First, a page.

This is part of our new series "Gen: Change," in partnership with Youth Service America, featuring stories from the 25 most influential and powerful young people in the world. Click here to read more about Grace and her amazing story.
My parents were both born and raised in poor villages in rural China, always struggling for enough to eat and the money for school supplies. Although they now hold PhDs and work at Baylor College of Medicine, they have never let me forget my heritage. I've grown up eating rice and vegetables with chopsticks and celebrating Chinese New Year by attending festivals in Chinatown -- regardless of whether it was a school day. When I visit China, it seems like second nature to switch from English to Chinese, to spend my days and nights immersed in the culture and the language.
Sometimes, I catch myself thinking in Chinese.
May 12, 2010. "We estimate about 10,000 people were killed in this catastrophe that hit Sichuan, China." The first thing that registered in my mind was that the reporter butchered the Sichuan's pronunciation. Then came the realization that if what he had said was true, something bigger was at stake.
I usually heard about earthquakes and tsunamis in the impassionate texts of my history books or the monotonous words of my teachers, and I was never able to link their words with the all-too-real death and destruction I was now seeing on the screen. The sight of mountains of debris that had once been buildings threatened to overwhelm me, and the knowledge that there were people buried underneath was almost too much for me to handle.
When the reporter interviewed a survivor, I didn't listen to the voice of the translator, but rather the man himself. In trembling Chinese, he described the sensation of the world falling down around him, and his fear for his wife, who he had not yet found.
This was the first time I had felt such a personal connection to a disaster, and with it painted in gory detail on a color screen, I found that it was impossible for me to forget.
The next day, I asked my classmates about the earthquake, desperate to find someone to share in this all-consuming grief. No one understood why I was so devastated, and few had even heard about the earthquake. After all, it had happened halfway across the world, and the news hadn't yet reached anyone in our small town.
My indignant young self decided that everyone had to know about this, and that, more importantly, we all had to do something. The next morning, our entire family got up early to make an informative newsletter and create donation boxes. The first day, we collected $84, an enormous sum for a 12-year-old girl. Eighty-four dollars could cure all the world's ills, I thought to myself, feeling smug.
The next day, we printed 50 more copies and took our donation boxes to the Chinese community center. The following week, my siblings and I talked to our schools' principals. In the weeks that followed, we signed a third-party agreement with the Houston chapter of Red Cross, made presentations in our local afterschool and made bookmarks using our own art to sell in various locations to raise money. Within three months, we collected more than $6,000 dollars for the victims and made three more issues of our newsletter.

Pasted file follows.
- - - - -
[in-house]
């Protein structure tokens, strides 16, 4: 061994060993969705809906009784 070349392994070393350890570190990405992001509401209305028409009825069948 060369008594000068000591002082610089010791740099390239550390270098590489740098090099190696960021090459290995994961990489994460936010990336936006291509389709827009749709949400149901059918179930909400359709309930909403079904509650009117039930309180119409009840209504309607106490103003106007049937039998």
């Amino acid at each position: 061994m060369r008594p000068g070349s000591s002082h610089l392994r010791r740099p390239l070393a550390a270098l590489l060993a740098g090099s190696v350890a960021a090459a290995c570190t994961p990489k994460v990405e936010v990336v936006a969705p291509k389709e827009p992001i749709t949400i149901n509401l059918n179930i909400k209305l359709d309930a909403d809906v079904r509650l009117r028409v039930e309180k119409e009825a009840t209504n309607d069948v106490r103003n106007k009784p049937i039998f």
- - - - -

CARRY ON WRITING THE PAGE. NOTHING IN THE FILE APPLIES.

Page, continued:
Three months after the earthquake, my parents arranged a trip for our family to meet the earthquake victims in China and to visit the site ourselves. We brought our collected donations as well as copies of our bookmarks to five children who had lost their homes -- and, for some, family members -- to the earthquake in Dujiangyan, Sichuan.
Meeting these students was a life-changing experience for me. Their gratitude and positive attitude despite the disaster motivated me. Although they had lost so much, they were still working hard, not only to make ends meet, but to do well in school. For them, English was a required subject, and weighed heavily in the most important test of their lives -- the college entrance exam. However, they had no access to any materials in English. While I had a thousand different ways to access English books, they had none. With this experience and knowledge, I was determined to do more to help them. When I came back from Sichuan, China, I wrote my very first grant to propose collecting and sending books to students in Sichuan. The proposal was funded and my siblings and I collected over 1,000 books to send to the students.
It was then I decided that this wasn't just a hobby or a fun thing to do, but rather something I wanted to continue for as long as possible. That year, my siblings and I officially formed We Care Act, a nonprofit dedicated to helping kids across the world recover from disasters.
When Hurricane Ike struck Galveston, we organized various drives to collect books, jackets, and more, and recruited other students both locally and nationally to help. My siblings and I delivered a full van of items to two elementary schools in Galveston just before Christmas in 2008. The knowledge that Christmas for these children would bring warm clothes and new books to read was both motivating and heart-warming.
After the 2011 earthquake and tsunami in Japan, we started a new project: Letters to Japan. By posting it on the web and by mobilizing everyone in We Care Act, we received over 6,000 letters and origami cranes and sent them to the children in Japan. In the meantime, we collected and sent over 1,000 stuffed animals to children who lost their homes in the tornado in Joplin, Missouri.
Now, We Care Act has engaged over 20,000 people from 17 countries and helped over 14,000 kids recover from natural disasters. I never would have anticipated how much our organization could grow from just a small, family-run charity to an international 501(c)(3) nonprofit. Even now, it's difficult to imagine how far we've come -- and how much further we have to go.
Through my work, I've realized that service is power, but more importantly, that service is empowering.